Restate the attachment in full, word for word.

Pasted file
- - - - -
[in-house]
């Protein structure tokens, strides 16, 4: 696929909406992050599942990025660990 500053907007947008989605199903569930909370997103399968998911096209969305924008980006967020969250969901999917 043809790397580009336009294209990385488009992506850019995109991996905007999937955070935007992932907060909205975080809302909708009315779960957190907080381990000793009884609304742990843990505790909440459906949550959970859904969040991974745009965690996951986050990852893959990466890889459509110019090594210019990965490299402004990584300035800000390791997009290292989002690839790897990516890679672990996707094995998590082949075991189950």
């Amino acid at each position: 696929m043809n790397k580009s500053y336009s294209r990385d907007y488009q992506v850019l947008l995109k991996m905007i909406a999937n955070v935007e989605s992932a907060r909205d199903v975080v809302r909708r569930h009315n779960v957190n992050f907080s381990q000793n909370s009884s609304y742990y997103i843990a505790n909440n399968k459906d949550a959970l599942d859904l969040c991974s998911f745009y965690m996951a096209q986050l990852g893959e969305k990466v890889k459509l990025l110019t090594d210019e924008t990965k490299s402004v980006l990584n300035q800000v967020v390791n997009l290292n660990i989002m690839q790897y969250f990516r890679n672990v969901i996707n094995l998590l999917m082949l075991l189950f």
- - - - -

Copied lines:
[in-house]
């Protein structure tokens, strides 16, 4: 696929909406992050599942990025660990 500053907007947008989605199903569930909370997103399968998911096209969305924008980006967020969250969901999917 043809790397580009336009294209990385488009992506850019995109991996905007999937955070935007992932907060909205975080809302909708009315779960957190907080381990000793009884609304742990843990505790909440459906949550959970859904969040991974745009965690996951986050990852893959990466890889459509110019090594210019990965490299402004990584300035800000390791997009290292989002690839790897990516890679672990996707094995998590082949075991189950």
């Amino acid at each position: 696929m043809n790397k580009s500053y336009s294209r990385d907007y488009q992506v850019l947008l995109k991996m905007i909406a999937n955070v935007e989605s992932a907060r909205d199903v975080v809302r909708r569930h009315n779960v957190n992050f907080s381990q000793n909370s009884s609304y742990y997103i843990a505790n909440n399968k459906d949550a959970l599942d859904l969040c991974s998911f745009y965690m996951a096209q986050l990852g893959e969305k990466v890889k459509l990025l110019t090594d210019e924008t990965k490299s402004v980006l990584n300035q800000v967020v390791n997009l290292n660990i989002m690839q790897y969250f990516r890679n672990v969901i996707n094995l998590l999917m082949l075991l189950f």